Your internet connectivity on this “private” instance will be routed through the NAT Gateway that we created earlier. You can see this if you get your public IP address whilst logged into the instance:


…and that will return your current public IP. Note that this is different to the IP address of the publicly accessible instance that you’re connected through as this is a different internet gateway than the NAT Gateway.


So, there’s a lot to take in there! Here’s a recap of what we’ve achieved:

  • We created a new VPC.
  • We created two VPC subnets:
    • One “public” where our public facing load balancer will be situated.
    • Another “private” subnet, where our more vulnerable and valuable app servers will be situated.
  • We created a route table for the “private” subnet, that routed traffic destined for the internet through a NAT Gateway.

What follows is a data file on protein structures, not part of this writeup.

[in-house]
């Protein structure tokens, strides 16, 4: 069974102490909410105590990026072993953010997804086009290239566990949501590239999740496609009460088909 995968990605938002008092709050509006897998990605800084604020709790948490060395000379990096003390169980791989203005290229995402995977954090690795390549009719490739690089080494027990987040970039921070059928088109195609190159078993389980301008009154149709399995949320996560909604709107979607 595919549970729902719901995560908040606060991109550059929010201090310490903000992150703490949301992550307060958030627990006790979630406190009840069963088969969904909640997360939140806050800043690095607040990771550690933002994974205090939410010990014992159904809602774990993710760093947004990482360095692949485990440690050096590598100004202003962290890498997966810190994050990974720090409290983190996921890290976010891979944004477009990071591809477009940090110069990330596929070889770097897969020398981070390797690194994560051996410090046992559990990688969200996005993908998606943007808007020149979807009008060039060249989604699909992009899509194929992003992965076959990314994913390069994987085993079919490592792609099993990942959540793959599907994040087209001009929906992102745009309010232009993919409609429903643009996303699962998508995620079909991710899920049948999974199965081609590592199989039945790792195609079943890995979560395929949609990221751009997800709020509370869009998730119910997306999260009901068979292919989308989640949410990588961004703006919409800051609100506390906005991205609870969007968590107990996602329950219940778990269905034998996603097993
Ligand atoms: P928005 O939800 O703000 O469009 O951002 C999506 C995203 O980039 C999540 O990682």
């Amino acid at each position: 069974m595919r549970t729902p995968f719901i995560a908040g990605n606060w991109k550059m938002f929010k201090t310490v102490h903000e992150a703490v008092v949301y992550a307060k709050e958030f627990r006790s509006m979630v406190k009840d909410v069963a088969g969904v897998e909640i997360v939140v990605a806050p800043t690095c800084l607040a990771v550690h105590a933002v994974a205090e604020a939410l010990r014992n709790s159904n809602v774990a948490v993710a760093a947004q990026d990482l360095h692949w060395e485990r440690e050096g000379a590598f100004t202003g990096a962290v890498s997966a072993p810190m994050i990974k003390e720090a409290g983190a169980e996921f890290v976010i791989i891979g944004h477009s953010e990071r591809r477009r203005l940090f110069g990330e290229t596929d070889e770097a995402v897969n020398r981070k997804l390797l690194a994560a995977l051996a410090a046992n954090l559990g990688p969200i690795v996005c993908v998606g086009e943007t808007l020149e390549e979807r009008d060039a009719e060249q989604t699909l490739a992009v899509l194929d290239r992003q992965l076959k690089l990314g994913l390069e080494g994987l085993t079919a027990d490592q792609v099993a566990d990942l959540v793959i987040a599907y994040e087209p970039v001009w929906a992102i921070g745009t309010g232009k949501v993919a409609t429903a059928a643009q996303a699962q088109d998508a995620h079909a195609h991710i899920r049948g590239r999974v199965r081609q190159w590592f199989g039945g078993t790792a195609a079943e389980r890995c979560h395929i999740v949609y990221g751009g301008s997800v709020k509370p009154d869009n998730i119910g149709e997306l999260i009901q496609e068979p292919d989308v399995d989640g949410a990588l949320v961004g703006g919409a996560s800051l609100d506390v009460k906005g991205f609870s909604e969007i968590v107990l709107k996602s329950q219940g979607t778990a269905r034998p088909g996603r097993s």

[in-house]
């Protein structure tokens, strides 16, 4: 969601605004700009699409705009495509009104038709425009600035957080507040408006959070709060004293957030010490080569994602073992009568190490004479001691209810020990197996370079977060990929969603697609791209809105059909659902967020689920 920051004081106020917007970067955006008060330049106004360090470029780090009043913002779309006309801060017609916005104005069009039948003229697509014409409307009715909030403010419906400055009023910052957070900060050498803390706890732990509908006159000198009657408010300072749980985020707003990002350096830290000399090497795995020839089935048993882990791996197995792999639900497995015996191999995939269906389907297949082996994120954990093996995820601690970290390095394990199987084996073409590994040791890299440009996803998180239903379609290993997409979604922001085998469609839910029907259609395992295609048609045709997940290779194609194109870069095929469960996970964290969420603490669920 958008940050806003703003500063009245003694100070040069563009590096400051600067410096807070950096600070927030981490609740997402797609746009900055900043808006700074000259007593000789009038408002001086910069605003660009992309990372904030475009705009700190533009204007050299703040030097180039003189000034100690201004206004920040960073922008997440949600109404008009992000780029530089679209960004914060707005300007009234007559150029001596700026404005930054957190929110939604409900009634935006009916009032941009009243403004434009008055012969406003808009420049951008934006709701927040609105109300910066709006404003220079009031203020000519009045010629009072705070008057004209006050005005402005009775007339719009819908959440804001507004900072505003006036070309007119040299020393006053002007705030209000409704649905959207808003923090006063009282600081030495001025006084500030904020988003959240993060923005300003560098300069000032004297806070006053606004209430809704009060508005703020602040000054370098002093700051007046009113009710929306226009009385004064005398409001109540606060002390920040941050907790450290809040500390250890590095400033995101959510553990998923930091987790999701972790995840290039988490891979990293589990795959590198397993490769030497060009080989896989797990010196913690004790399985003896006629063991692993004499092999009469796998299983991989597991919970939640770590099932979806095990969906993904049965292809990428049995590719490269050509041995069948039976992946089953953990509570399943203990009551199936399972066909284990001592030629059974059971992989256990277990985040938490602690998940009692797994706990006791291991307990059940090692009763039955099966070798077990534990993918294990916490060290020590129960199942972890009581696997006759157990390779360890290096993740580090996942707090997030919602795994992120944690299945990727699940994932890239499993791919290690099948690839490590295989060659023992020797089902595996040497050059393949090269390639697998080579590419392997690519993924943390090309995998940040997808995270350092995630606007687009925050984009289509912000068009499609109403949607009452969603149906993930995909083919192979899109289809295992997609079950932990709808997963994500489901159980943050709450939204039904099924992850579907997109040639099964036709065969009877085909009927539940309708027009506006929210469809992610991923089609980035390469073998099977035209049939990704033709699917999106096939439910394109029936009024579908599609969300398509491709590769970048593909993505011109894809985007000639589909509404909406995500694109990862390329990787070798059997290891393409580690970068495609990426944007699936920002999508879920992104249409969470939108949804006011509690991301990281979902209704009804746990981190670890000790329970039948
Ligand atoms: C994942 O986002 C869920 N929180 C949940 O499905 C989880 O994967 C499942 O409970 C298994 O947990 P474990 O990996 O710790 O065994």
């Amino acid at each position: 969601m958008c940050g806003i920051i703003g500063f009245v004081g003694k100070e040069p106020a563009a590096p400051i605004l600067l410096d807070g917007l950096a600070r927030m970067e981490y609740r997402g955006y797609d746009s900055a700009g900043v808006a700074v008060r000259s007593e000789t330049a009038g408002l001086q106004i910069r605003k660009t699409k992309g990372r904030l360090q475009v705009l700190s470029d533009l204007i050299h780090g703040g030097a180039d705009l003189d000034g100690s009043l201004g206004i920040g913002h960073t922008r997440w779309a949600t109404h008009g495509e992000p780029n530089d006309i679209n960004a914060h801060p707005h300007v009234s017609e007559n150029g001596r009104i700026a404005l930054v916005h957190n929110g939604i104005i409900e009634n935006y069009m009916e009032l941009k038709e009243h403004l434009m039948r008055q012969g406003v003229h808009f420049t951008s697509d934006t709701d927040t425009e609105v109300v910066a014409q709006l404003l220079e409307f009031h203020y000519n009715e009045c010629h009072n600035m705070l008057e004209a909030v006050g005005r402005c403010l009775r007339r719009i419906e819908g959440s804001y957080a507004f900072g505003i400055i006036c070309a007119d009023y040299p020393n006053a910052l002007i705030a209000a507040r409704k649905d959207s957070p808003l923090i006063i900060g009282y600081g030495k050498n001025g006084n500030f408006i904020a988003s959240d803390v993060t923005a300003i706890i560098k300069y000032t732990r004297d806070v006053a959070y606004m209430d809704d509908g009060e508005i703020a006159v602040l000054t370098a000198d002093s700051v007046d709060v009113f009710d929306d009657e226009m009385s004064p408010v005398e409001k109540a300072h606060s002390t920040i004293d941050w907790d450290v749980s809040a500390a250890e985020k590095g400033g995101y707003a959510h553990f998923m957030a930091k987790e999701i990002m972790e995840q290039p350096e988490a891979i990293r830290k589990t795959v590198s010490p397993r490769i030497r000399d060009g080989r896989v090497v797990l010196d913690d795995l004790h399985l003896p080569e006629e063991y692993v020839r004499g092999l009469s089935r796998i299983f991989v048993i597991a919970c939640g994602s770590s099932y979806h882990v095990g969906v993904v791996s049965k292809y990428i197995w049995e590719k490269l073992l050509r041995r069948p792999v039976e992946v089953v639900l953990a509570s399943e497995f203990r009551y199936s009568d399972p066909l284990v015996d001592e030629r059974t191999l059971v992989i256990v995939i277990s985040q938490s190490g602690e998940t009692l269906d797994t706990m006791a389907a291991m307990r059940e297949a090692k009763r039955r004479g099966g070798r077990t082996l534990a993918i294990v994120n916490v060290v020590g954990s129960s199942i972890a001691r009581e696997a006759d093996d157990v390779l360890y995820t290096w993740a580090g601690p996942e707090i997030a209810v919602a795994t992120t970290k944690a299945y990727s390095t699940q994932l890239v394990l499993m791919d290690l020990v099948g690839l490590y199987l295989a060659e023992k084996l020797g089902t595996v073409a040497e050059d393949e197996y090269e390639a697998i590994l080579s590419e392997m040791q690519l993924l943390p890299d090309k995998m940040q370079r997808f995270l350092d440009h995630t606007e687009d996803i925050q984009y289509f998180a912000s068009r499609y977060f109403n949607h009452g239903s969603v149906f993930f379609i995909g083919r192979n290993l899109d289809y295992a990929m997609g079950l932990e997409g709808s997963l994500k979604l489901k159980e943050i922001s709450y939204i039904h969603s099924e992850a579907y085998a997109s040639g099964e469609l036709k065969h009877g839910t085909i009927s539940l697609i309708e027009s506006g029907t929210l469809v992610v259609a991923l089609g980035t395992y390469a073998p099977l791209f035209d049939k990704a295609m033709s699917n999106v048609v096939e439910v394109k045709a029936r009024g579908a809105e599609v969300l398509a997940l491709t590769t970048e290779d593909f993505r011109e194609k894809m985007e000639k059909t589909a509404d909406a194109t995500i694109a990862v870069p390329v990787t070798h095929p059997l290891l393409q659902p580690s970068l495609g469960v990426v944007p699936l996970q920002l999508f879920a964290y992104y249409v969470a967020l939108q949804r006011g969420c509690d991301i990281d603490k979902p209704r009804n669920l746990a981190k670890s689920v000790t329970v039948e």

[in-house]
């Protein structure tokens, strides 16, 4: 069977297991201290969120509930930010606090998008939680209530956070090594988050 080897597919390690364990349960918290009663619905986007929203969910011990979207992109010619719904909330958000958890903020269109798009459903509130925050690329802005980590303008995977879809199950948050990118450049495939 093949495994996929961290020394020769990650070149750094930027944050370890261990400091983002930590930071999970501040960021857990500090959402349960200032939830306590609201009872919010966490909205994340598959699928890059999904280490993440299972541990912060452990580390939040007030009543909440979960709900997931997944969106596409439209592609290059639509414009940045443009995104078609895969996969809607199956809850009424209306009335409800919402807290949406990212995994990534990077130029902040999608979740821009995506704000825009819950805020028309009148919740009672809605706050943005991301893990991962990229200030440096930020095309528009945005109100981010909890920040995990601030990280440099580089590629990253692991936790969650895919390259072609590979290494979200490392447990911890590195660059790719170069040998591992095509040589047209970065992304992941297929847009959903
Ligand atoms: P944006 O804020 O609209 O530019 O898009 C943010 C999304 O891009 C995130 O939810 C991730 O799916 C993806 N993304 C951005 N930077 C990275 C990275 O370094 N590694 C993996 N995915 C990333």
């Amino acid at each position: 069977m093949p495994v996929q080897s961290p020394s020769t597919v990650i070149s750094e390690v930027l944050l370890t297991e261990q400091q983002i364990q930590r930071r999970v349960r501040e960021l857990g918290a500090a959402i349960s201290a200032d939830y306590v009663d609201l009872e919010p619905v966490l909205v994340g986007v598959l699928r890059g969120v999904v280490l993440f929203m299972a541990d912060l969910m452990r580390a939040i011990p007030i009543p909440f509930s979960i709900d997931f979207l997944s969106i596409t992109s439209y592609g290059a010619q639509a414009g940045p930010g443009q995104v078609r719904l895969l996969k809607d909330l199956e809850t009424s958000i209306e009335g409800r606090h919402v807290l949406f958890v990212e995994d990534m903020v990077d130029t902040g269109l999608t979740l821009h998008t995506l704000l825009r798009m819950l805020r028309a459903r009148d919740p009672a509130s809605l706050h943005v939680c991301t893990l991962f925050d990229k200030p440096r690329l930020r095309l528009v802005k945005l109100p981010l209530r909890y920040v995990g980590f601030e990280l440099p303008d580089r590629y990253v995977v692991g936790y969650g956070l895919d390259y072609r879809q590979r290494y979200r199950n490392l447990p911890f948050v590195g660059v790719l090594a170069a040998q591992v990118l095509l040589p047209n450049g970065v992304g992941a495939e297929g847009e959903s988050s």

• We created a NAT gateway that will allow our private servers to access the internet securely without exposing them to the internet.
  • We launched two EC2 instances:
    • One publicly accessible on the “public” subnet: Demonstrates a load balancer in this example.
    • One situated on the “private” subnet: Demonstrates the app server.

In the setup that we built, one can connect to the public instance directly over the internet, just like a user’s browser would be able to connect to it using HTTP directly over the internet. However, one cannot connect to the private instance, unless you are connecting from an instance which is situated in the same VPC as the private instance. In this example, the load balancer has an interface in that VPC and can therefore connect to the private instance to forward HTTP connections onto it without exposing the private instance to the internet. At the same time, both instances have full outbound internet connectivity; allowing code to be deployed to the instances, along with OS and application updates, installation and downloads.

I hope this has helped; it took me a fair bit of trial and error to work out how to do this. If this has helped, please let me know!